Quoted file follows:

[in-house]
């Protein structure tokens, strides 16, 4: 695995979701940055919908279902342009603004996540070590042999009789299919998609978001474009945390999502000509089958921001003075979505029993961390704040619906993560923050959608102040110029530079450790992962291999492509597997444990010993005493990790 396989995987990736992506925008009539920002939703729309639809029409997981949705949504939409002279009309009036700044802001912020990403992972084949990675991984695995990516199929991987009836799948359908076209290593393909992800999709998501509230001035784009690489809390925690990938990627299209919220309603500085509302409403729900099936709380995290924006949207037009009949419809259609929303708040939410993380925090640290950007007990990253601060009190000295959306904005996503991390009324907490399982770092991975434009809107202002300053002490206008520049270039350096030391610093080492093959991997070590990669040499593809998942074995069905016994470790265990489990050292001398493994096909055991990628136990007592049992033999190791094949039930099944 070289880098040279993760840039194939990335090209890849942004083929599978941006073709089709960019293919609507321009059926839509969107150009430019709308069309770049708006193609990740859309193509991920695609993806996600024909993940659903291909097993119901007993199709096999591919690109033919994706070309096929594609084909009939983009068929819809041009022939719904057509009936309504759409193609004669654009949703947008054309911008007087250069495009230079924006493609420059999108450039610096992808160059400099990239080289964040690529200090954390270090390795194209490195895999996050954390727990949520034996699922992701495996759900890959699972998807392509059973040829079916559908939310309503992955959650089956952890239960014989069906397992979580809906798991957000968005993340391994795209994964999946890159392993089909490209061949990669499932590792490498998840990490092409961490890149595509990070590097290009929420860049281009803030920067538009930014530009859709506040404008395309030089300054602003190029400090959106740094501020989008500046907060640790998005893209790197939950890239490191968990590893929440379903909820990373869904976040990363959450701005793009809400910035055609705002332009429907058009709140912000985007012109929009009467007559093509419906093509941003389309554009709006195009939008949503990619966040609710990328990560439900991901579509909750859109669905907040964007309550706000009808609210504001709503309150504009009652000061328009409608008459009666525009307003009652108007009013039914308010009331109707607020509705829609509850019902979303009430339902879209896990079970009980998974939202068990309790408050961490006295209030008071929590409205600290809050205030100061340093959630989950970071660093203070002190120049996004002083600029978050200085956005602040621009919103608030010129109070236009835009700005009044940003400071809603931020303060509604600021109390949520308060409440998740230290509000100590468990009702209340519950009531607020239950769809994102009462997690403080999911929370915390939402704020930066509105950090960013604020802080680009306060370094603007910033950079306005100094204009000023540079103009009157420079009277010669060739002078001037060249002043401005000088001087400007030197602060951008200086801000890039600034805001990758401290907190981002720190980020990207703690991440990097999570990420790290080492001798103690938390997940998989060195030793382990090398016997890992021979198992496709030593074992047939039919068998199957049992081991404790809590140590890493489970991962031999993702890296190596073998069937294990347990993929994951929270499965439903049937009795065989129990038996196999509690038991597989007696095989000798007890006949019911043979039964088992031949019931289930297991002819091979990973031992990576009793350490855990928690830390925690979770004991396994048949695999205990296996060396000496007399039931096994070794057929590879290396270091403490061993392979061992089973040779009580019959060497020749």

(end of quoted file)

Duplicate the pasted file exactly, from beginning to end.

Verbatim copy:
[in-house]
């Protein structure tokens, strides 16, 4: 695995979701940055919908279902342009603004996540070590042999009789299919998609978001474009945390999502000509089958921001003075979505029993961390704040619906993560923050959608102040110029530079450790992962291999492509597997444990010993005493990790 396989995987990736992506925008009539920002939703729309639809029409997981949705949504939409002279009309009036700044802001912020990403992972084949990675991984695995990516199929991987009836799948359908076209290593393909992800999709998501509230001035784009690489809390925690990938990627299209919220309603500085509302409403729900099936709380995290924006949207037009009949419809259609929303708040939410993380925090640290950007007990990253601060009190000295959306904005996503991390009324907490399982770092991975434009809107202002300053002490206008520049270039350096030391610093080492093959991997070590990669040499593809998942074995069905016994470790265990489990050292001398493994096909055991990628136990007592049992033999190791094949039930099944 070289880098040279993760840039194939990335090209890849942004083929599978941006073709089709960019293919609507321009059926839509969107150009430019709308069309770049708006193609990740859309193509991920695609993806996600024909993940659903291909097993119901007993199709096999591919690109033919994706070309096929594609084909009939983009068929819809041009022939719904057509009936309504759409193609004669654009949703947008054309911008007087250069495009230079924006493609420059999108450039610096992808160059400099990239080289964040690529200090954390270090390795194209490195895999996050954390727990949520034996699922992701495996759900890959699972998807392509059973040829079916559908939310309503992955959650089956952890239960014989069906397992979580809906798991957000968005993340391994795209994964999946890159392993089909490209061949990669499932590792490498998840990490092409961490890149595509990070590097290009929420860049281009803030920067538009930014530009859709506040404008395309030089300054602003190029400090959106740094501020989008500046907060640790998005893209790197939950890239490191968990590893929440379903909820990373869904976040990363959450701005793009809400910035055609705002332009429907058009709140912000985007012109929009009467007559093509419906093509941003389309554009709006195009939008949503990619966040609710990328990560439900991901579509909750859109669905907040964007309550706000009808609210504001709503309150504009009652000061328009409608008459009666525009307003009652108007009013039914308010009331109707607020509705829609509850019902979303009430339902879209896990079970009980998974939202068990309790408050961490006295209030008071929590409205600290809050205030100061340093959630989950970071660093203070002190120049996004002083600029978050200085956005602040621009919103608030010129109070236009835009700005009044940003400071809603931020303060509604600021109390949520308060409440998740230290509000100590468990009702209340519950009531607020239950769809994102009462997690403080999911929370915390939402704020930066509105950090960013604020802080680009306060370094603007910033950079306005100094204009000023540079103009009157420079009277010669060739002078001037060249002043401005000088001087400007030197602060951008200086801000890039600034805001990758401290907190981002720190980020990207703690991440990097999570990420790290080492001798103690938390997940998989060195030793382990090398016997890992021979198992496709030593074992047939039919068998199957049992081991404790809590140590890493489970991962031999993702890296190596073998069937294990347990993929994951929270499965439903049937009795065989129990038996196999509690038991597989007696095989000798007890006949019911043979039964088992031949019931289930297991002819091979990973031992990576009793350490855990928690830390925690979770004991396994048949695999205990296996060396000496007399039931096994070794057929590879290396270091403490061993392979061992089973040779009580019959060497020749």